A peck on the cheek? Yes, please! In France, everyone does it. It's a nationwide ritual, a salutation that connects friends and family, spanning all ages and physiques and unembarrassed by gender. Girls swap pecks with their girlfriends and men may do it with men too if they are close relatives.
But even though it is universal, "la bise" (pronounced "bees") is rather more complicated than it looks.
The complexity starts with the "how to" part. You lean in slightly, but not too much. You turn your head a little to the left but, again, not too much. You close your lips enough so that your teeth don't show and give an ever so discreet kiss near the other person's right cheek. You do the same on their left cheek. You make little or no flesh contact. No puckering. No slobbering. No lipstick marks.
Once you've mastered that, you then have to think: Should I give this person one double-peck, or two double-pecks? Or should I stop halfway, and do three?
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That depends pretty much where you happen to be. Sociologists have discovered that nearly two-thirds of countries have the tradition of one double-peck. In about a tenth, mostly in the sun-kissed south, locals exchange three pecks. In the remaining quarter - in the regions of the Champagne, Normandy and Vendee - it is customary to do two doubles. If you are going on a trip, you may even wish to consult a specialist website, Combien de bises? (How many kisses) combiendebises.free.fr to avoid a faux-pas.
Local traditions of the "bise" are ardently defended. In the rugged coastal departement of Finistere in western France, there is a very rare thing - a single, austere, Anglo-Saxon-style peck. Only one other departement in the entire country does this. But, horror of horrors, people in the city of Brest have started dishing giving two and sometimes three pecks.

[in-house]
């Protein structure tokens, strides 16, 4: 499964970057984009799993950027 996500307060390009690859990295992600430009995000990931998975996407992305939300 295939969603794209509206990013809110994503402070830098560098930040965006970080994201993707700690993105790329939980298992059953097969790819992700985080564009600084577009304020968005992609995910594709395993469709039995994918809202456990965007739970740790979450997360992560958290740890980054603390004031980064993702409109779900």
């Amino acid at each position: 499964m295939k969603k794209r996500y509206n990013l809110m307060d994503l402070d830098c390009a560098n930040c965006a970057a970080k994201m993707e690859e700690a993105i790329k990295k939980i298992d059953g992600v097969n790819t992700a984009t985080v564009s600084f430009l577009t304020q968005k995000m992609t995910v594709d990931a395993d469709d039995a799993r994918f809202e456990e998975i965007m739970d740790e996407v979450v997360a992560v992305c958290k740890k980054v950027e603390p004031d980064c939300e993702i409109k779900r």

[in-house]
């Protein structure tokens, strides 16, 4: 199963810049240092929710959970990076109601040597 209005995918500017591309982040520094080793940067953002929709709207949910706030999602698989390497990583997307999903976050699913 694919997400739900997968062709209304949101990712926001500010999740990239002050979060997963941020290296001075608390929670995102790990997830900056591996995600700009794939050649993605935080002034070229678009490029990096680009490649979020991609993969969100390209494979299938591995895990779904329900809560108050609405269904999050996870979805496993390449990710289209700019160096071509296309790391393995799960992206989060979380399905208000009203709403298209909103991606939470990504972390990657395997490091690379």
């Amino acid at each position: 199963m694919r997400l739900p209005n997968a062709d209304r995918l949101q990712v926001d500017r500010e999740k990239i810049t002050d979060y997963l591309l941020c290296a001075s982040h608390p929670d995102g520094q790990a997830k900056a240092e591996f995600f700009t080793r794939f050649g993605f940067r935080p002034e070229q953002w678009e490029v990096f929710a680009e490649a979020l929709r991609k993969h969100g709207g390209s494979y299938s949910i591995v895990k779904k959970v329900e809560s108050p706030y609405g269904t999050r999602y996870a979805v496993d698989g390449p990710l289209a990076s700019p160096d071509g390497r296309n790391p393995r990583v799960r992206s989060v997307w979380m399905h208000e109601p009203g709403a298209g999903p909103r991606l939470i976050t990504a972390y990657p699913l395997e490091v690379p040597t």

To counter this, an initiative has been launched to remind locals that giving one peck is part of the region's heritage and its independence from the cultural tentacles of Paris.
"In the last two to three years I've noticed more people have been doing double pecks," Mathuren (a pseudonym), the spokesman of the Groupement de Rehabilition de l'Usage de la Bise (Grubub), told the Herald. "So for partly serious and for humorous reasons, I set up an initiative to rehabilitate the single bise. The way we are doing it is to promote it as a bit of fun, as an artistic act, but it also reminds people of their roots."
Grubub has set up a Facebook page, which has drawn hundreds of comments, some of them barbed, and will hold a public meeting in Brest next week. "Around 95 per cent of people we've talked to about giving a single peck are positive, in fact they are quite proud of it," notes Mathuren.
The bise has known ups and downs. The Black Death, rather understandably, did much to dent its popularity, and in revolutionary times the sight of the nobility giving one another a peck on the cheek was viewed suspiciously as sign of anti-republican leanings.
The gesture enjoyed something of a revival as social barriers started falling away after World War I. Now it's about knowing the etiquette.